Sportswear giant Adidas has lost a trial against luxury brand Thom Browne Inc over its signature three stripes, with the jury ruling that the latter’s parallel stripe designs were unlikely to cause confusion with Adidas’ products. While the grand trial began on January 3, the dispute dates back to 2007 when Adidas first objected to the three bars on fashion designer Thom Browne’s clothing. Browne had changed the design to four stripes that same year, but the matter lingered on. Citing court documents in the case, a Reuters report said Adidas has since 2008 filed over 90 lawsuits related to the trademark, and also signed more than 200 settlement agreements.
Adidas, however, sued Browne only in June 2021, after the fashion designer became more prominent and began expanding further into activewear. The company said Browne’s four-bar signature and other products including activewear such as T-shirts, sweatpants and hoodies that feature the parallel stripes infringed on its well-known trademark, news agency The Associated Press reported.
Delivering the judgment, however, the Manhattan jury said Adidas failed to show the stripes used by Thom Browne Inc on its clothing infringed Adidas’s signature trademark.
Browne told AP that he hoped the jury decision in his favour would inspire others whose work is challenged by larger clothing producers.
“It was important to fight and tell my story. And I think it’s more important and bigger than me, because I think I was fighting for every designer that creates something and has a bigger company come after them later,” Browne said as he emerged from the New York courthouse victorious and smiling, the AP report said.
“I just want to design collections and I don’t want to ever be in a courtroom ever again,” Browne added.
However, though the designer is hoping this was his last courtroom fight over the issue, Adidas indicated in a statement that they might continue to fight the case.
“We are disappointed with the verdict and will continue to vigilantly enforce our intellectual property, including filing any appropriate appeals,” Adidas spokesperson Rich Efrus was quoted as saying in an email.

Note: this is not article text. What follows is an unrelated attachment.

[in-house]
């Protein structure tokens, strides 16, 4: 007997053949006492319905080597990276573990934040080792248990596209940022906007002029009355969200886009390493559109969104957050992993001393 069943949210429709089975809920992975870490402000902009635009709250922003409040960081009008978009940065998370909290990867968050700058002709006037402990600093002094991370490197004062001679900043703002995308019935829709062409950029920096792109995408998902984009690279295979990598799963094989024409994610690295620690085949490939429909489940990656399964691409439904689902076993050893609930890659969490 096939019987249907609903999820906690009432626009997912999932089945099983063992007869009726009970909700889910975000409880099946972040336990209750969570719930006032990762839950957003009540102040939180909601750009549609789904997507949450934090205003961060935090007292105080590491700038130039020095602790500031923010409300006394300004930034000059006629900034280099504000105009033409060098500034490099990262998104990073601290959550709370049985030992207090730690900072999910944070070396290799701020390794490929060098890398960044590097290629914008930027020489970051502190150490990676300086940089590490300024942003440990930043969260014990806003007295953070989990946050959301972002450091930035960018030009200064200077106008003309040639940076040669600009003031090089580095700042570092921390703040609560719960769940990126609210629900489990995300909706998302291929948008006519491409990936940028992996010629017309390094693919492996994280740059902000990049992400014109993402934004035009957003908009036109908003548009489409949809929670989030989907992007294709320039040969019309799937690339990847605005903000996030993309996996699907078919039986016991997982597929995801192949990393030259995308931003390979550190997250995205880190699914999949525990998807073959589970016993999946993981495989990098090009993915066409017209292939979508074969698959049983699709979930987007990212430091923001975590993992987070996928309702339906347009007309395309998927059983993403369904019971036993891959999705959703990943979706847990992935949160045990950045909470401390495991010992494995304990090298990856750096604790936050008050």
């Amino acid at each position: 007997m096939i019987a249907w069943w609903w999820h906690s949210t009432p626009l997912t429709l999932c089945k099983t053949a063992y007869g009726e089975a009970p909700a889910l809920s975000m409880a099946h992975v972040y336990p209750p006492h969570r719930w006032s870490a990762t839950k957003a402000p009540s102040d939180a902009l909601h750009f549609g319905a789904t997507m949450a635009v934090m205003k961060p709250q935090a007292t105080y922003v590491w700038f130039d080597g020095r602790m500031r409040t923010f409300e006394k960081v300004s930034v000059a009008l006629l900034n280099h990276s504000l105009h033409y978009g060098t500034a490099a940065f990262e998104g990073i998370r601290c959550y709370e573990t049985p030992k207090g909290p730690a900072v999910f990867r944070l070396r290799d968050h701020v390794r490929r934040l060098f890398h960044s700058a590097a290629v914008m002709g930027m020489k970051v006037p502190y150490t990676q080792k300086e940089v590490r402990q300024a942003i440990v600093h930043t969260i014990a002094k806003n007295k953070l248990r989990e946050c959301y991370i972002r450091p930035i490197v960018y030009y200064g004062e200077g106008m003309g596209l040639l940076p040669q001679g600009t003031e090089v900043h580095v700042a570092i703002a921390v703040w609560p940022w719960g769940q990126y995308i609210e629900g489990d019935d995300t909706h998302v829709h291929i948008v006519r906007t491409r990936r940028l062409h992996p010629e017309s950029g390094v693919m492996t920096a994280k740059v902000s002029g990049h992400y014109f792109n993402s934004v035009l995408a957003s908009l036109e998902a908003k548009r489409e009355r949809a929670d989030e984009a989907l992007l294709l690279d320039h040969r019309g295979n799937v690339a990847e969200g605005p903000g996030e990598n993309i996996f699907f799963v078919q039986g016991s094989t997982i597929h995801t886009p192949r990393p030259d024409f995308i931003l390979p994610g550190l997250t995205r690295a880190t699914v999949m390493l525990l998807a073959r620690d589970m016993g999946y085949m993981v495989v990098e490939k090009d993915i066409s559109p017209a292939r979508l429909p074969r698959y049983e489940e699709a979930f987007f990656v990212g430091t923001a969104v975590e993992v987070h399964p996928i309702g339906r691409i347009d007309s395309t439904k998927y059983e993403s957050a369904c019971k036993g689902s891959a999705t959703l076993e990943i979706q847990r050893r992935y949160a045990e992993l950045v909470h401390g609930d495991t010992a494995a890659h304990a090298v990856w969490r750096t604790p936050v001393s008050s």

Who Is Thom Browne?
Thom Browne, a former competitive swimmer, is known as a highly creative designer and for his theatrical runway shows. He had opened his first boutique in 2001 in Manhattan’s West Village. In 2007, Adidas first noticed that Browne was using a three-stripe design, which was too similar to theirs, on a jacket. The apparel giant complained and the fashion designer changed the design to four stripes.
Browne started to become famous, and gained much prominence after striking a deal with luxury brand Zegna in 2018. His company opened stores in over 300 locations across the world, including London, Milan, Tokyo, Shanghai, Seoul, Hong Kong, and Beijing, according to the AP report.
As the luxury brand started to expand into activewear, Adidas took serious note and sued it in June 2021.
The Adidas Vs Browne Trial
According to the AP report, Adidas argued in its lawsuit that stripes on Browne’s clothing could confuse customers. The designer, however, told the court that the two companies don’t serve the same market and hence are not direct competitors.
Browne himself testified during the trial.
The eight-member jury hearing the trial returned its verdict in less than two hours, the AP report said.
According to a court filing, as reported by Reuters, Adidas wanted to ask the jury for over $7.8 million in damages, besides additional punitive damages and also a cut of Browne’s infringing sales.